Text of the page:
A REVIEW: MET’s “Antigone”
Sunday the Maryland Ensemble Theatre almost busted apart from energy and creativity. The MET opened a version of Sophocles’ “Antigone” written by Reiner Prochaska and shaped by director Julie Herber.
In the starring lead Vanessa Strickland headed a troupe of consummate professionals. Ms. Strickland plays a doomed woman, daughter of a king, who seeks to bury her brother who fell in rebellion against her father’s successor. Obviously not a laugh festival, still very entertaining.
Ken Poison receives main credit for the set that features numerous television screens, frequently filled with actors’ features, videotaped by adapter Prochaska. Experienced choreographer Herber created movements that keep the evening humming right along. Her version of the Greek chorus sparkles and shimmers; not a single moment goes for stiff-arms-by-the-sides declamations, especially in the intimate space below the old Francis Scott Key Hotel.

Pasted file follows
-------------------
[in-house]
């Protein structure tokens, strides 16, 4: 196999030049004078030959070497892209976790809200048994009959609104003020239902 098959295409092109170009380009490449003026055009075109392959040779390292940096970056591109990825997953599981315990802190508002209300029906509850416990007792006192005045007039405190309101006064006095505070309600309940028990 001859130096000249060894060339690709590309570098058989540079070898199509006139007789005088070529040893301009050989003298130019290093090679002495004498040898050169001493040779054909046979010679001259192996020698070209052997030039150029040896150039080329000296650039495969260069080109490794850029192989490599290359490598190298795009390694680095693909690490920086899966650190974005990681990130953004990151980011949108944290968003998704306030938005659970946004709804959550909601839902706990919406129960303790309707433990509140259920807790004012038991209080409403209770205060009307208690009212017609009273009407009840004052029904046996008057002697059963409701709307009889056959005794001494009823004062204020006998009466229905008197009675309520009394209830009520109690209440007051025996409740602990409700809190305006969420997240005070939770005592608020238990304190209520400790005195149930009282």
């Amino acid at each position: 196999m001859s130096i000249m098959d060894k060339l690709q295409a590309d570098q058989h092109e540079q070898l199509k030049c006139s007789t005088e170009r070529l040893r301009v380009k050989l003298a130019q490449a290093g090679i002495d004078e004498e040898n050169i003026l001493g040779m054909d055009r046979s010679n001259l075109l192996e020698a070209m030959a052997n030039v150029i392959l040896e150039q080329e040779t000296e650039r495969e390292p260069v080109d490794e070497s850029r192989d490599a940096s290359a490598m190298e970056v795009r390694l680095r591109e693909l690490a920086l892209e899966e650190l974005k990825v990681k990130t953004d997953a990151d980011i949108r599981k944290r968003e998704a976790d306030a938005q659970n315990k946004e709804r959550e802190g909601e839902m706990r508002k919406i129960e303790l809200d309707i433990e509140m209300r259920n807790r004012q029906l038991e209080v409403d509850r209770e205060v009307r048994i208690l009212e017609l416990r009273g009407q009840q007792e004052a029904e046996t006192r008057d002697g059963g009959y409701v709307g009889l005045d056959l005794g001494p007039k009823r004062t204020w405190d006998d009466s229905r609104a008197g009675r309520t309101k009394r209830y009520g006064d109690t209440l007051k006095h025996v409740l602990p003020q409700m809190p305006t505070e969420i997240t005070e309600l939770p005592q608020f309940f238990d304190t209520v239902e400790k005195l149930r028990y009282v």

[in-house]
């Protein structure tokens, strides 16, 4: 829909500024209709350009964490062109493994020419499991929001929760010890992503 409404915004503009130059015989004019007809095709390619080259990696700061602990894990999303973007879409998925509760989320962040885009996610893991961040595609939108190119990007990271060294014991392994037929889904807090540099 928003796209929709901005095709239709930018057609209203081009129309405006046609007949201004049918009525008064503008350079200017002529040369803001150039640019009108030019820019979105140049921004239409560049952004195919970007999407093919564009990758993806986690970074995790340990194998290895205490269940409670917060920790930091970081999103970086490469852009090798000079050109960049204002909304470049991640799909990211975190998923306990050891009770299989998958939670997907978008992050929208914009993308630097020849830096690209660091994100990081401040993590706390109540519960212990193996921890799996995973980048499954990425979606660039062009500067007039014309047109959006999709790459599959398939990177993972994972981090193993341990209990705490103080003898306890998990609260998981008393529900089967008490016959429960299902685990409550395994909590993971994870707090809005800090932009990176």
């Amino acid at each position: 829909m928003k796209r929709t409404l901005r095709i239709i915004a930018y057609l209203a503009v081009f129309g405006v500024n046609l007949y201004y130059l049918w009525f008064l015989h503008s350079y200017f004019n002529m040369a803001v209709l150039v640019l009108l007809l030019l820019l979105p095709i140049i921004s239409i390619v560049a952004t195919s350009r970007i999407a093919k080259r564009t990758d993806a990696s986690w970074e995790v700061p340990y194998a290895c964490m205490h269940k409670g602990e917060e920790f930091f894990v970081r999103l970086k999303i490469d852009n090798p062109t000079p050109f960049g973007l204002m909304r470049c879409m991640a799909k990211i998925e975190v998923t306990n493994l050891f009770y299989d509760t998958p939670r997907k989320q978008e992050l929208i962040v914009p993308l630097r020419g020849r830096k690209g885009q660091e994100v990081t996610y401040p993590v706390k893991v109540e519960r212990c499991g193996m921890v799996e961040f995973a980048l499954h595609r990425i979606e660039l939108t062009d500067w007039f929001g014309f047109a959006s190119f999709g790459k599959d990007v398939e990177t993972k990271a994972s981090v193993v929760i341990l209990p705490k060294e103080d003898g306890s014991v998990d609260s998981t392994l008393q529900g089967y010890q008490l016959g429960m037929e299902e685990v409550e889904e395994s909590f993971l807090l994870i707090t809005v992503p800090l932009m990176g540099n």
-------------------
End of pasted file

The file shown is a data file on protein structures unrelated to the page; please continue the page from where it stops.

Whatever I expected, the MET’s company exploded out in the middle of West Patrick Street and that was after only four public performances. I know from reviewing experiences, especially at Washington’s Arena Stage, particularly on an original work: Things settle down when the artistic team remains in place and improve. What I saw Sunday evening was a piece in transition, headed for a happier fate.
The real question in mind: Will MET’s “Antigone” get there with so few performances. The production will hang around only until April 15. If you have spark of love for the theatre, you must trot a hot path to the former FSK Hotel. You will enjoy the goings-on and the clashes that creativity and energy spark.